Mirror Mirror Reviews
After the death of his wife during childbirth, The King (Sean Bean) takes to the job of raising his daughter Snow White (Lily Collins) in their glorious and genuinely cheerful kingdom. As his daughter grows, the king realizes there are some things only a mother can teach and finds a new bride in Queen Clementianna (Julia Roberts).
One night the king mysteriously disappears from the woods, apparently falling victim to a vicious beast who lives within and the Queen steals control of the kingdom. Running it into the ground financially and destroying its citizen's zest for life, the beauty-obsessed wicked queen proceeds to incarcerate her step-daughter and limit the chance of her opposition.
Snow White is loved and cared for by the original castle staff, which on her 18th birthday encourages her to leave the castle and visit the village capital to see for herself the bankrupt state of the crumbing kingdom.
Whilst returning through the woods, she has a brief but intriguing encounter with Prince of Valencia (Armie Hammer). By chance, the prince later arrives at the castle in a semi-dressed state, capturing the attention of the queen for both his looks and his wallet.
Throwing a ball in an attempt to woe the prince, the queen is angered as Snow White makes an unwelcome appearance and manages to steal the prince' affections first. Ordering her manservant, Brighton (Nathan Lane) to dispose of Snow White and eliminate her threat by taking her out into the woods and leaving her for the beast.
Soft at heart and petrified of the woods, Brighton runs back to the castle without doing the deed, leaving Snow White to fend for herself. The beautiful and generous girl is not alone long however, as a band of seven thieving dwarfs apprehensively offer her food, shelter and fighting training.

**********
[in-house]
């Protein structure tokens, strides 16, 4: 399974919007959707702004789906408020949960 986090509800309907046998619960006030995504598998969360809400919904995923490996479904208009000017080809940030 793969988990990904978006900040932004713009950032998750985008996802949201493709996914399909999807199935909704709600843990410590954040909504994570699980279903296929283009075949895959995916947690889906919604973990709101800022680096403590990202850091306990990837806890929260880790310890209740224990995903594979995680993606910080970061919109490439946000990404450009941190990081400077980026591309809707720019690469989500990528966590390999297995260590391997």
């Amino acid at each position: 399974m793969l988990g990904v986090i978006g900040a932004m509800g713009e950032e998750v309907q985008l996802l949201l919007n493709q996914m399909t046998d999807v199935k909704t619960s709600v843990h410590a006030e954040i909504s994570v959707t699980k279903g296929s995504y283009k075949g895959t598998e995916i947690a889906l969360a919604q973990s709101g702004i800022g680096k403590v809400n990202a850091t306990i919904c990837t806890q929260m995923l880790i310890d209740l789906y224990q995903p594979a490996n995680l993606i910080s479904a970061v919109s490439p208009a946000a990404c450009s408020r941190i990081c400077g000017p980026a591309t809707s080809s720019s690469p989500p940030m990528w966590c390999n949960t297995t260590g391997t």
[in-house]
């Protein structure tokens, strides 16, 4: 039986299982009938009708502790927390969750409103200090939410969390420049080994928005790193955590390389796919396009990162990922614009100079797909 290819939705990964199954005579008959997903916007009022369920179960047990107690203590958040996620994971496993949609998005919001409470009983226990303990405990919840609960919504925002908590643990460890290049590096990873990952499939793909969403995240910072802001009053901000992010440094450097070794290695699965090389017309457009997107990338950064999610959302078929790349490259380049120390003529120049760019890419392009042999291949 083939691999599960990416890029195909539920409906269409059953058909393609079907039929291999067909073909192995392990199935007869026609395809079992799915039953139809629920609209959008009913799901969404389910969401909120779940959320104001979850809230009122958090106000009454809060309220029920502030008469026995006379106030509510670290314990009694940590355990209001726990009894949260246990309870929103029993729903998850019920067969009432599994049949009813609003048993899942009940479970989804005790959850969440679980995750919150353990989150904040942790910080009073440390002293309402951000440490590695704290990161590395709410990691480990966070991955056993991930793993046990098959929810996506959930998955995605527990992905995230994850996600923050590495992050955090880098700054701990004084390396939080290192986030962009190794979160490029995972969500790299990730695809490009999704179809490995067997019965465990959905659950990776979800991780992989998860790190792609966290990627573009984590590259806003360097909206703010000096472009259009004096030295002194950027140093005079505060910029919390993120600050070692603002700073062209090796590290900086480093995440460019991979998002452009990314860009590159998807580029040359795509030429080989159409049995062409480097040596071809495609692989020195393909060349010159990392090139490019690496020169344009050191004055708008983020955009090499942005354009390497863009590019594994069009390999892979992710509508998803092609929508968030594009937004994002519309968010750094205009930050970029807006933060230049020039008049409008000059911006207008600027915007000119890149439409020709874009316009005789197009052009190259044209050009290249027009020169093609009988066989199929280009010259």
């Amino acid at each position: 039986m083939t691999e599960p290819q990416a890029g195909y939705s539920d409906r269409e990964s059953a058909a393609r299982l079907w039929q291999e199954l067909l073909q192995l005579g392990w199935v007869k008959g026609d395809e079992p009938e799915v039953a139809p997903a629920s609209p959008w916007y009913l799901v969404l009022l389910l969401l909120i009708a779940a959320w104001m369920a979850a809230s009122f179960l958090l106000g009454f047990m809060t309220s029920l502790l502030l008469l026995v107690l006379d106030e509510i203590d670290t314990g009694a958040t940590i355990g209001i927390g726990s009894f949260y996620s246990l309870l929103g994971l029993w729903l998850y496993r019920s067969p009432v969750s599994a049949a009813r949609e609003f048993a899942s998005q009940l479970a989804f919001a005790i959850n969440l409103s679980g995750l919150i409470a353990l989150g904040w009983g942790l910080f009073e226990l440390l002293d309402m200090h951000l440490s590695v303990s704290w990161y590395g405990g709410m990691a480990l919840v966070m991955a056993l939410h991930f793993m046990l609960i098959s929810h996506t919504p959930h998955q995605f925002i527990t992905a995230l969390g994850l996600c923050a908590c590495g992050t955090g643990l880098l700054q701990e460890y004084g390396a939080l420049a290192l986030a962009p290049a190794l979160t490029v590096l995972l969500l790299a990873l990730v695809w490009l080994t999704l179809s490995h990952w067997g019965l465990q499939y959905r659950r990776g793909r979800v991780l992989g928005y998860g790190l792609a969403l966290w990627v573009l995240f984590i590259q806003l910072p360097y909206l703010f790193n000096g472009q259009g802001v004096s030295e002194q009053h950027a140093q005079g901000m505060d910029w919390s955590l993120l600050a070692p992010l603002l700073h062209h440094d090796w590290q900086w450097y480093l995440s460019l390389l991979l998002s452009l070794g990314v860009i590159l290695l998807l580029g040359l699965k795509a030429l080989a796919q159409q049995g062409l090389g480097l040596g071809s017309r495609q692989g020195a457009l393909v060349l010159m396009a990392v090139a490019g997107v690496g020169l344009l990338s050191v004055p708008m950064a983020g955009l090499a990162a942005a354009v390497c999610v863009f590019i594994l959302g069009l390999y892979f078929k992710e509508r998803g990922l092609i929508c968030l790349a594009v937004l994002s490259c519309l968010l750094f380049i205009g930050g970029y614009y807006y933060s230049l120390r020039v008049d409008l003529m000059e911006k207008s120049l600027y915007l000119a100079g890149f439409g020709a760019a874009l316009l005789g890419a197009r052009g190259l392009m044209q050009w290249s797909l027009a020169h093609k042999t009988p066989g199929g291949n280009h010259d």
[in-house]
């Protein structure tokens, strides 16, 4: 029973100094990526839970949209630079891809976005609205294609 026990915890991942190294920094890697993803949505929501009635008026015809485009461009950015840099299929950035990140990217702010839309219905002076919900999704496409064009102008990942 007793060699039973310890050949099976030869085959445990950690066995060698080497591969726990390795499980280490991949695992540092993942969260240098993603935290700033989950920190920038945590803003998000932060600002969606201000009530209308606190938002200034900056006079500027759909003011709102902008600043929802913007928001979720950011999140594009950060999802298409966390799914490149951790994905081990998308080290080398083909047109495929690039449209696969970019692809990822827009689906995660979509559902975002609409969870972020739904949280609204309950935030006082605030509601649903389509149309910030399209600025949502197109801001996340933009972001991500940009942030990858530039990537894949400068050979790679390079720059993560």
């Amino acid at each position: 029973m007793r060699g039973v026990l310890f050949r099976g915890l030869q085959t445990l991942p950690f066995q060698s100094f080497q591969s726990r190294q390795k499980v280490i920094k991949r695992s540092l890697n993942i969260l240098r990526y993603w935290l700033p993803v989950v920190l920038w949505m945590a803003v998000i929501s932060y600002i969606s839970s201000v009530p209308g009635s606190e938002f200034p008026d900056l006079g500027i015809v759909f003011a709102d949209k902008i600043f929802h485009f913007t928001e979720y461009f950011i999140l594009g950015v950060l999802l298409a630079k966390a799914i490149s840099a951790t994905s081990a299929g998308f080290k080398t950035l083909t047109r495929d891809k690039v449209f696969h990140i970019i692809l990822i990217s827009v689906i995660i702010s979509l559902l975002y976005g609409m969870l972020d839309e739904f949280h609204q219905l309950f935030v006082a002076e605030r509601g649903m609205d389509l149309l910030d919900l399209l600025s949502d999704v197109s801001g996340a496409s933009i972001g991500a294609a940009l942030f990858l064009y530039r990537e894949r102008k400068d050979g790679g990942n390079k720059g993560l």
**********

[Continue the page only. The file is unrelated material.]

Quickly learning valuable life lessons from each other, Snow White and the Dwarfs agree that the kingdom cannot continue as is, and something must be done, but what exactly? And who will help them?
Funny and charming, with spectacular production design and stunning costumes, Mirror Mirror seems to have lost the idea of exactly who its target audience is. From the high gloss picture-castle, the dark mysterious woods and the unique secluded paradise location set beyond the shimmer of the magic mirror, this recreation of one of the most classic fairy tales seems a little too contrived and puppeteered.
Director Tarsem Singh has augmented the story trying to allow it to straddle the mystical world whilst meeting modern sensibilities and political correct restrictions. In some instances this is fun and interesting, like the Queen's wrinkle-free reflection in her mirror and the renegade Dwarfs appear as giants towering above people on black accordion like stilts however in others it is left lacking as to many original elements are missing and the bizarre final bollywood style musical number is completely out of place.
Roberts is wonderful in this role, embodying the domineering and shallow style character whilst bringing her own warmth. Collins is a little flat, merely a cardboard version of the character, whilst Hammer does goofy as well as could be expected. The standout characterizations here are the seven dwarfs, each with its own new name; all the actors manage to add a few layers of depth during their limited screen time.
The Verdict: The scripts cynical, tongue-in-cheek tone nicely counters the unsubtle sledge-hammer positive reinforcement themes of goodness and true love.
Published: The Queanbeyan Age
Date of Publication: 06/04/2012